The ministerial priesthood entails a profound relationship with Christ who is given to us in the Eucharist. Let the celebration of the Eucharist be truly the center of your priestly lives; in this way it will be also the center of your ecclesial mission.
Pope Benedict spoke of the Eucharist as “the center of your priestly lives and the center of your ecclesial mission.”
In other words, dear brothers, it will be in the Eucharist – celebrated, received and worshipped – that you will find the font of personal spiritual growth, the most important task of every priest.
I urge you to remember always the great dignity of the Holy Priesthood that is conferred upon you today, and in the words of St. Paul “to live in a manner worthy of the call you have received, with all humility and gentleness and patience.” The people of God demand and deserve nothing less. How much the world, and our Church, needs the witness of zealous and holy priests!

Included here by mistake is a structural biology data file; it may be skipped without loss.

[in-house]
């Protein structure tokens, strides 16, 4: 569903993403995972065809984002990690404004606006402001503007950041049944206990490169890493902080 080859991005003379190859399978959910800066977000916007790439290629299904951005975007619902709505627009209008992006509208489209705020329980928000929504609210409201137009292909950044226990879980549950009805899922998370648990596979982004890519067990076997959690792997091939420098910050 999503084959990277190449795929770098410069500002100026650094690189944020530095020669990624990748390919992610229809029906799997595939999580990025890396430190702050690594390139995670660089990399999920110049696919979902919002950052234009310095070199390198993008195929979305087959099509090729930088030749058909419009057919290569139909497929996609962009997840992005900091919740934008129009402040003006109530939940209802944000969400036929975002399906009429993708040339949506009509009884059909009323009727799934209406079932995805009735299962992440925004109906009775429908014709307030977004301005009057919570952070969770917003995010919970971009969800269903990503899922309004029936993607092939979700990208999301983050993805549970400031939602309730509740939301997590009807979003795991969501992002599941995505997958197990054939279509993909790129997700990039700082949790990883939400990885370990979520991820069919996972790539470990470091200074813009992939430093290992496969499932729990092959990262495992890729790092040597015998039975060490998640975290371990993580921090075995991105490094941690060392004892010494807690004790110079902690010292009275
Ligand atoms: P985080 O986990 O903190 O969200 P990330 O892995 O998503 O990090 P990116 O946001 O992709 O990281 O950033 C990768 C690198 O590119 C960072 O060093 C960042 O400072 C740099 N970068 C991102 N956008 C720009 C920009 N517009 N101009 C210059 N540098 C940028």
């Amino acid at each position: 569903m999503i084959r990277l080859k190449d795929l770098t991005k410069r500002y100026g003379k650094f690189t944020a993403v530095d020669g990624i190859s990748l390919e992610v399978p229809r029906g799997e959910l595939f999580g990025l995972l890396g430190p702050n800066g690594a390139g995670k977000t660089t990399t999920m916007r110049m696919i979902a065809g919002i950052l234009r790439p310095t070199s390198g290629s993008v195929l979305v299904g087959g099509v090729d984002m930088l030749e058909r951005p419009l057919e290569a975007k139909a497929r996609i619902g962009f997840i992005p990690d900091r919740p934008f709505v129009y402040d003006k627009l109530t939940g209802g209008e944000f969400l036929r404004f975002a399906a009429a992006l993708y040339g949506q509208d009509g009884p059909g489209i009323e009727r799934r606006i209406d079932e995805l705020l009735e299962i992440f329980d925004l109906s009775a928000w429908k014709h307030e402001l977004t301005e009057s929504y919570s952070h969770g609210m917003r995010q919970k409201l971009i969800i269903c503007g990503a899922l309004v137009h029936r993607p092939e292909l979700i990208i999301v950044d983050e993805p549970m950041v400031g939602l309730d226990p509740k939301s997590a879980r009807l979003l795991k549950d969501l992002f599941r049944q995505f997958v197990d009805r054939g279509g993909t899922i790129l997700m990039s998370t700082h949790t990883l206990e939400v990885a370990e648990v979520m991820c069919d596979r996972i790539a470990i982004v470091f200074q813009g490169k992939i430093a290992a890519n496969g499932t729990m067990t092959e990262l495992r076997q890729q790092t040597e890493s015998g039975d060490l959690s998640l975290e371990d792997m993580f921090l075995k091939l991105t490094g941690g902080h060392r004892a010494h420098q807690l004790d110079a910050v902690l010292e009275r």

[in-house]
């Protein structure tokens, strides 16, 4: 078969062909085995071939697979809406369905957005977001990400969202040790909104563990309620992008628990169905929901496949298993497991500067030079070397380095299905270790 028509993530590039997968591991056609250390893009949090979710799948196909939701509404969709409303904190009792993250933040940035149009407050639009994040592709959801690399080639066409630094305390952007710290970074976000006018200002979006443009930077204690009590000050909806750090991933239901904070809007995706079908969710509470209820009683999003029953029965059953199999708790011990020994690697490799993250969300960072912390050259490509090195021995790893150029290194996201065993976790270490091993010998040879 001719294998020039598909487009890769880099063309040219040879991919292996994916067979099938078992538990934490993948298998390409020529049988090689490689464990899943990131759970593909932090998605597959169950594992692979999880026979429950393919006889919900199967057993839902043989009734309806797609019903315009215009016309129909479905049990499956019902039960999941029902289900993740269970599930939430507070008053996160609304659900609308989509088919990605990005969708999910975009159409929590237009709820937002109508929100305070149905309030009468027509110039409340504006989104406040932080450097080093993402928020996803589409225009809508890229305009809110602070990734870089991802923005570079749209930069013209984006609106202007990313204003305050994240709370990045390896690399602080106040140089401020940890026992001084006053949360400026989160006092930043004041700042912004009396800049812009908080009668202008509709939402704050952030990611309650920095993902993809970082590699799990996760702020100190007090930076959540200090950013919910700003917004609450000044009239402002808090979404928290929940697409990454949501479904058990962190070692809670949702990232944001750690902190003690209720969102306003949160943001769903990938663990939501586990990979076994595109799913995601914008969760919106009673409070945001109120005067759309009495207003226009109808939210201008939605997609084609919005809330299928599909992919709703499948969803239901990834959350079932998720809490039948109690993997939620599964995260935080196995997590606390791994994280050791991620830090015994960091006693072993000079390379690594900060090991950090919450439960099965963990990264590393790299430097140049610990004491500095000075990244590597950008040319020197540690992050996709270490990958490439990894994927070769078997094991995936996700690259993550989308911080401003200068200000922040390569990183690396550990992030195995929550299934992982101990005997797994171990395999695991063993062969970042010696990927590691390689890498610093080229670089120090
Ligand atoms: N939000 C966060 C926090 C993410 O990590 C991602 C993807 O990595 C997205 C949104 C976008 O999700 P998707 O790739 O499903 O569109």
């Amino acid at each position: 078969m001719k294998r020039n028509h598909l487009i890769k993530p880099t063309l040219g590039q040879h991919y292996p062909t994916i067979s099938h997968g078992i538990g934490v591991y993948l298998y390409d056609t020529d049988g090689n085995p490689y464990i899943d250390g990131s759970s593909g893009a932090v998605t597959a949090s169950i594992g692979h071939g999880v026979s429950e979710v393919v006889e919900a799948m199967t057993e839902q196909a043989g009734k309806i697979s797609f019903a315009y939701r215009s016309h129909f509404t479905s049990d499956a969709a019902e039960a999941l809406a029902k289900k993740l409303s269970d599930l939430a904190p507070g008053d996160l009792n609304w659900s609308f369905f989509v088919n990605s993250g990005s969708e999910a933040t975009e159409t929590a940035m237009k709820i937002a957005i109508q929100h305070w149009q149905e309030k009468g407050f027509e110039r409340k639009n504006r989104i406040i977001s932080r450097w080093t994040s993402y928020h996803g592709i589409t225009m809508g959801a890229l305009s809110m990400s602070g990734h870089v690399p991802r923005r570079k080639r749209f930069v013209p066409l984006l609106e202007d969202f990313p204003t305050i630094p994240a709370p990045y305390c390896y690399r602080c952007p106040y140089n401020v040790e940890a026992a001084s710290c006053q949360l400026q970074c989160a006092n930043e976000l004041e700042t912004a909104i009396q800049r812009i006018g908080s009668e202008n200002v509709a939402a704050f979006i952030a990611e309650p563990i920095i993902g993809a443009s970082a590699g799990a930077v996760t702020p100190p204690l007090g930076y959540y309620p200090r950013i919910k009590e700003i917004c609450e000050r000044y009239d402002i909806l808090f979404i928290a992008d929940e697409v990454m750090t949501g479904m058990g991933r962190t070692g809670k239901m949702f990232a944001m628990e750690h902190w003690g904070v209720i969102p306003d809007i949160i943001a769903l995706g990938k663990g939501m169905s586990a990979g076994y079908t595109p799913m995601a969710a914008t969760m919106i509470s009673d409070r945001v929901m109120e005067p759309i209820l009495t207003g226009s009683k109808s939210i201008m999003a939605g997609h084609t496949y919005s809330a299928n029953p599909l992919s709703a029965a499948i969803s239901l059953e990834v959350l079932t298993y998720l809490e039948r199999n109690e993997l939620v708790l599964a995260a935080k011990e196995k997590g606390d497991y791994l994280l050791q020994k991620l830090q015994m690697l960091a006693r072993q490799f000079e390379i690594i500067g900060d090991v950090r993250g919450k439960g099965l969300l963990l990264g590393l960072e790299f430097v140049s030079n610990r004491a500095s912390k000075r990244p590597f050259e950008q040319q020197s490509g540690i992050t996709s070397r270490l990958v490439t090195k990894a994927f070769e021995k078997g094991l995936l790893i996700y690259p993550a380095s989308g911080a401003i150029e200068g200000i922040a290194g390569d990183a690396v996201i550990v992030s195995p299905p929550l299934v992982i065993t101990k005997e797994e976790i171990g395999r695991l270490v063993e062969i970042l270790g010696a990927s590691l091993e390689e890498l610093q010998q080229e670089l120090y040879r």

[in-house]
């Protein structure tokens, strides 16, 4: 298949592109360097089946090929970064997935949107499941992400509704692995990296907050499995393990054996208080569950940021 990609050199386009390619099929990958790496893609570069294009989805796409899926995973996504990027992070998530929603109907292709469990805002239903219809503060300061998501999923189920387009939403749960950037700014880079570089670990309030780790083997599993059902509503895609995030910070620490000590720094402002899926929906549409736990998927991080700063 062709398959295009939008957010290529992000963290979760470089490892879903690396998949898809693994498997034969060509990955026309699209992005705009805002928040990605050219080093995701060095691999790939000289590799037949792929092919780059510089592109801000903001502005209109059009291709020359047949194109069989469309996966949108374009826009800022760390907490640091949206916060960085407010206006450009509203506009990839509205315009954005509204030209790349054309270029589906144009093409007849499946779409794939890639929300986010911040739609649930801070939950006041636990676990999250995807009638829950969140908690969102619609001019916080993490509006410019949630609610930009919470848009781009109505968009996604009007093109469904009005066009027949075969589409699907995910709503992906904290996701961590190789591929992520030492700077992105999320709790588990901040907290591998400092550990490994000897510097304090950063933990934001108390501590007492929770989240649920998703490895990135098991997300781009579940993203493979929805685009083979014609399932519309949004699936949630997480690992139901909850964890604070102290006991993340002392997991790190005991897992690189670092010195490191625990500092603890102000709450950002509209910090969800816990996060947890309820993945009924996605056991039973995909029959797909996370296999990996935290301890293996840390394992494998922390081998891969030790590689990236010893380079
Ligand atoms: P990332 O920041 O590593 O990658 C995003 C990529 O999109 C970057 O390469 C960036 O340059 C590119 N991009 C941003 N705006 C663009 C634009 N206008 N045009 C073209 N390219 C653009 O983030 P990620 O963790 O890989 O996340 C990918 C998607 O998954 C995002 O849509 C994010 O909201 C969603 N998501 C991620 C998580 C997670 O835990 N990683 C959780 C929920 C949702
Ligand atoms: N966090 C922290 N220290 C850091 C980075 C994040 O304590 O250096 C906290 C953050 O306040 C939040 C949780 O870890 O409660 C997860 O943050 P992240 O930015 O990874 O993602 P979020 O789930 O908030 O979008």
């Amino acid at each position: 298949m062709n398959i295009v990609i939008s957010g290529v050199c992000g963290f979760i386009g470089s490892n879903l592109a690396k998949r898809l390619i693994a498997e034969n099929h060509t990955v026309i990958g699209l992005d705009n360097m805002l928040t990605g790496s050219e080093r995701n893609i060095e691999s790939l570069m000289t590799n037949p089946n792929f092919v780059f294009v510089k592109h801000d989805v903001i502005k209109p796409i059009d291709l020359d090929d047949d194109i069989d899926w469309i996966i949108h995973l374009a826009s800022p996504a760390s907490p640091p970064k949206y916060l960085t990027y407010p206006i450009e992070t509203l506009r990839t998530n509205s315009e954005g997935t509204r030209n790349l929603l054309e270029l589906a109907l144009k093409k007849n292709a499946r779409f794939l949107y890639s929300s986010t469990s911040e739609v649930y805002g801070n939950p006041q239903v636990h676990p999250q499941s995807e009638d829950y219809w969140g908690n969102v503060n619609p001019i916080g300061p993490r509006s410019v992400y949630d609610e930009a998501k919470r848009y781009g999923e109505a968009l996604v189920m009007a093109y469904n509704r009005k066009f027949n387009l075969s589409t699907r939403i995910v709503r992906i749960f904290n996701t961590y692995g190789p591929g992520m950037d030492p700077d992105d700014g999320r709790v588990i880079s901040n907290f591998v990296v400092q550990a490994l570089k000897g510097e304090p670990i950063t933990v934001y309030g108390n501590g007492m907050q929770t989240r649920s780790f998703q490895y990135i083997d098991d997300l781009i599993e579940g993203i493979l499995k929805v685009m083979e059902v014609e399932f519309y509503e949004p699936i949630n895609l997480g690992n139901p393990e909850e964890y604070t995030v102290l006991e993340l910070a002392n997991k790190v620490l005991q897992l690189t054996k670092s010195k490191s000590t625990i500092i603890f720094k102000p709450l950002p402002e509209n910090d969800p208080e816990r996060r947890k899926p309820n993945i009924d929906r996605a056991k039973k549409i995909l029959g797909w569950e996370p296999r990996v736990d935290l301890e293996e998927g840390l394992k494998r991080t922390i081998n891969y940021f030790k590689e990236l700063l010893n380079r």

It is in the Eucharist that you will find the strength and the reason to sacrifice yourself and your personal needs every day, as you unite your sacrifice to the Sacrifice of Christ on the Cross.
It is from the Eucharist that you will be motivated to go forth and preach the Gospel in its fullness and richness, whether convenient or inconvenient, as you take up the challenge of the New Evangelization in our time. And be very clear about this, my brothers – in proclaiming the Gospel you will encounter fierce resistance – you will be swimming against the powerful tide of our increasingly secular, pagan, and atheistic world.